Jane Muston, Clinical Director at Vita Health Group said: “This is an incredibly striking campaign which is clearly going to get people talking about an area which is so often forgotten about or swept under the carpet.
“As employee health specialists here at Vita Health Group, we know that mental health issues among men are on the rise, and that, where things like depression or anxiety, or chronic physical health, is left without an outlet for discussion or support, it can lead to some very dark thoughts
“This is why we work so closely with company’s to help them recognise where employees are suffering, and provide them with ways in which they can signpost their staff or provide the appropriate way for them to recover.”
RehabWorks, which is part of the Vita Health Group, played a direct role in reporting to the government on the progress and success of the Fit For Work initiative. It also has many staff on advisory boards helping to raise the awareness of, and approach to, issues such as mental health and suicide risk of men.
“Our focus is always to support people with mental health and other conditions to stay in work where possible, with full liaison with the employer, ” said Ms Muston.
“In very recent times we’ve welcomed the news in the employee health arena that a new and more flexible model for supporting those with mental health issues in particular, is to be fully explored.”
Mental Health and musculoskeletal issues are the two most significant reasons for absence in the workplace, according to Vita Health Group, the HSE and the CIPD.
The company has seen a growing need in recent years to be able to educate both employers and staff about what is available to them, and what likely ‘return to work’ programmes might be available for an employee.
Vita Health Group works with a broad spectrum of clients, which range in size and focus from small SMEs to large employers, such as John Lewis Partnership, in the Corporate sector, to NHS Trusts and large Public Sector bodies.
The company’s services cover everything from an Employee Assistance Program to much more extensive Wellbeing Programs, with associated care pathways to provide solutions for more complex Mental Health issues.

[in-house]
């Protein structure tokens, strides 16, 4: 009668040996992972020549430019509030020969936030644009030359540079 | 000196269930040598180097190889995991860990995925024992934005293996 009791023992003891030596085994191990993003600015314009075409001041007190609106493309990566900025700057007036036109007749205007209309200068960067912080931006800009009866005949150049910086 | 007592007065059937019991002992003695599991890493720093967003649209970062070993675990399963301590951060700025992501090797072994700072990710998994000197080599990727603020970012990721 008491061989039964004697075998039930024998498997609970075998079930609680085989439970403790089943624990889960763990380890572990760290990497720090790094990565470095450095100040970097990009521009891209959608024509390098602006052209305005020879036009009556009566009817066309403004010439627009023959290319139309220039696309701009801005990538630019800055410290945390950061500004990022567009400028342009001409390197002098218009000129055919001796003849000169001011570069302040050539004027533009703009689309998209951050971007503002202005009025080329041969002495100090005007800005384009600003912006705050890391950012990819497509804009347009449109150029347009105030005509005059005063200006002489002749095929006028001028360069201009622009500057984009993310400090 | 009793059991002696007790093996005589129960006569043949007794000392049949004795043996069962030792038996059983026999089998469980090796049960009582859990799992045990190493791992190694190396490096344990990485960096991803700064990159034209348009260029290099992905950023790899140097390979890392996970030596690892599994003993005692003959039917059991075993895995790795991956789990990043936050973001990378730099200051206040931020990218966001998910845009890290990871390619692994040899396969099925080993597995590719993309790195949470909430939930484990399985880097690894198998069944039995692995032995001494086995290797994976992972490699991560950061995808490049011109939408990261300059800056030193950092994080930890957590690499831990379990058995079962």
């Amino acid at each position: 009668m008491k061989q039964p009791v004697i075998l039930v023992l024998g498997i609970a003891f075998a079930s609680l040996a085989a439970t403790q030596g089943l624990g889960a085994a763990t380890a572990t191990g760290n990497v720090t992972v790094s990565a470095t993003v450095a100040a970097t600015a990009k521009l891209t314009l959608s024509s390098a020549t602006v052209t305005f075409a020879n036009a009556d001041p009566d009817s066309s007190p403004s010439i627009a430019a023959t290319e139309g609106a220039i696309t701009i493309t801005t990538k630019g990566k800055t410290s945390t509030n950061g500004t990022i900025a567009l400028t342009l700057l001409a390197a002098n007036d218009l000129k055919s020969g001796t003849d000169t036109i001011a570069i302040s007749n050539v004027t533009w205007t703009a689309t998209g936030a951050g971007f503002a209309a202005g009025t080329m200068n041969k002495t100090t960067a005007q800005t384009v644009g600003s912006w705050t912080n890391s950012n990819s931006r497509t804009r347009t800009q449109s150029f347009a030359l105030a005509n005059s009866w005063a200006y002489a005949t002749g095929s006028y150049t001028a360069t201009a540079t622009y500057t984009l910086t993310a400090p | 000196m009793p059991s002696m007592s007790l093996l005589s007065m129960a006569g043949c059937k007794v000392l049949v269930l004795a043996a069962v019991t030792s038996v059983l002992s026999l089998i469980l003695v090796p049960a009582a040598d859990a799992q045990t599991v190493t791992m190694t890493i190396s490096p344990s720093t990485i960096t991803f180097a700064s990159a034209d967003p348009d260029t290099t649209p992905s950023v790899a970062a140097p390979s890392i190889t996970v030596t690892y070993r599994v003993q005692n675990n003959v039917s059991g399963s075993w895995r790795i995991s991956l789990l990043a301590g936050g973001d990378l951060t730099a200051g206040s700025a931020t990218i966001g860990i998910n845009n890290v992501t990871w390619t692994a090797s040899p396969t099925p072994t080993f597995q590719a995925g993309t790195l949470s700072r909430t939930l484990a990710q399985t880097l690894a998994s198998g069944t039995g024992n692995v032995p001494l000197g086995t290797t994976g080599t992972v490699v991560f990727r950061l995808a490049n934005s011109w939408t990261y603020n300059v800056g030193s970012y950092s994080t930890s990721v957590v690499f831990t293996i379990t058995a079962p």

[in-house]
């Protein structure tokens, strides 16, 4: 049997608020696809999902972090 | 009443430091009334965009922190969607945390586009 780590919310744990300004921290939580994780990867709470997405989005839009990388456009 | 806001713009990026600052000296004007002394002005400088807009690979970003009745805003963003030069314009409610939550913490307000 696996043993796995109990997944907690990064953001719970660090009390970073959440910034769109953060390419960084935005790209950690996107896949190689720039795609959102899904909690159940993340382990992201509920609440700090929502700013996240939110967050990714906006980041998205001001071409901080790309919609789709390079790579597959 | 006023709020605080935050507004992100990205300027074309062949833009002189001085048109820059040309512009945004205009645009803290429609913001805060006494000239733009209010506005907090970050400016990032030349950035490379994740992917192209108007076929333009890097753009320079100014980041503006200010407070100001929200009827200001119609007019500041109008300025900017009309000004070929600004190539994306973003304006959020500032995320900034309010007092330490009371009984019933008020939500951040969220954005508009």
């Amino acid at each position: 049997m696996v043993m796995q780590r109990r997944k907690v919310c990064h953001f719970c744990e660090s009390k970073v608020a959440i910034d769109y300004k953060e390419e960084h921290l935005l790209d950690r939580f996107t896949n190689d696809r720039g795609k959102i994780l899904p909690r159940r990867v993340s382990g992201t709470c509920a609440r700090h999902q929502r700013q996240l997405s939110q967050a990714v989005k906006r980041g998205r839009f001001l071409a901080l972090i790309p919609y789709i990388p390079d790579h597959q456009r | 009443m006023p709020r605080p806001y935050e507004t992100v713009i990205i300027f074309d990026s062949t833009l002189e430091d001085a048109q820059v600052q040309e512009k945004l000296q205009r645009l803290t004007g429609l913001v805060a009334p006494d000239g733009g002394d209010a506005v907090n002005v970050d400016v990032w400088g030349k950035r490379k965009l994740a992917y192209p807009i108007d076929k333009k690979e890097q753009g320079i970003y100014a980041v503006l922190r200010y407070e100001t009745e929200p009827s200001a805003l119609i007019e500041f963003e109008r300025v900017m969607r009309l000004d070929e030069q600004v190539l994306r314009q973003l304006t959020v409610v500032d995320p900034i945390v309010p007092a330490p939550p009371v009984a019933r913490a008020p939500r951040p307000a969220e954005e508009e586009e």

Each year, the company supports some 50,000 individuals in getting back to good health.
RehabWorks is delighted to announce that we have launched a new digital wellbeing platform with a focus on mental health.
Our new digital platform is part of our EAP (Employee Assistance Programme) and enables organisations to access the latest advice, best practice information and insights into both physical and emotional wellbeing.
The platform contains a combination of podcasts, videos and clinical articles, pointing to evidence-based advice and preventative recommendations.
Jane Muston, RehabWorks clinical director of mental health, said: “We are absolutely delighted to be bringing this new platform to our customers, and providing another significant tool in enabling them to be proactive about health and wellbeing in the workplace.
“Manager education is so vital, as it means colleagues can be referred early. This tool plays an important part in that process, and ensures an evolving supply of truly relevant information for employees and those who are responsible for staff.”
She added: “There is, of course, a broad spectrum of how much any individual may be affected, but it is imperative we make it easier for employees to talk about how they are experiencing issues of poor mental health, and that we make it simpler for organisations to not only spot signs, but to signpost their colleagues to the right help.
We are supporting our customers with open dialogue, and greater awareness. This ensures businesses are likely to see less presenteeism, increased productivity, and more workplace satisfaction overall.”
From RehabWorks’ perspective, better support for both employers and staff must be the ultimate objective.
It’s been in recent days that the government has confirmed it is to scrap its Fit For Work scheme, and so we’re applauding the intention to instead explore a more flexible approach to ‘fit note’ usage throughout the UK.
As an award-winning company which leads on evidence-based occupational health solutions, RehabWorks played a direct role in reporting to the government on the progress and success of the Fit For Work initiative.
Clinical Director Mark Armour participated as a member of the Clinical advisory group.
He said: “The Fit for Work initiative was always very well intentioned, but it was held back for a few reasons, including the difficulty a national service has in understanding specific occupational issues and liaising effectively with employers about the return-to-work strategy for their members of staff.
“What we’ve seen in the confirmation this week is that there is now intent to extend the Fit Note certification powers to other healthcare professionals, having considered the way the previous approach has been working.
“We very much welcome this news and believe it will make a significant difference to the care received by staff, and experienced within companies as a whole, if the likes of physiotherapists and Psychological Therapists are also allowed to certify.”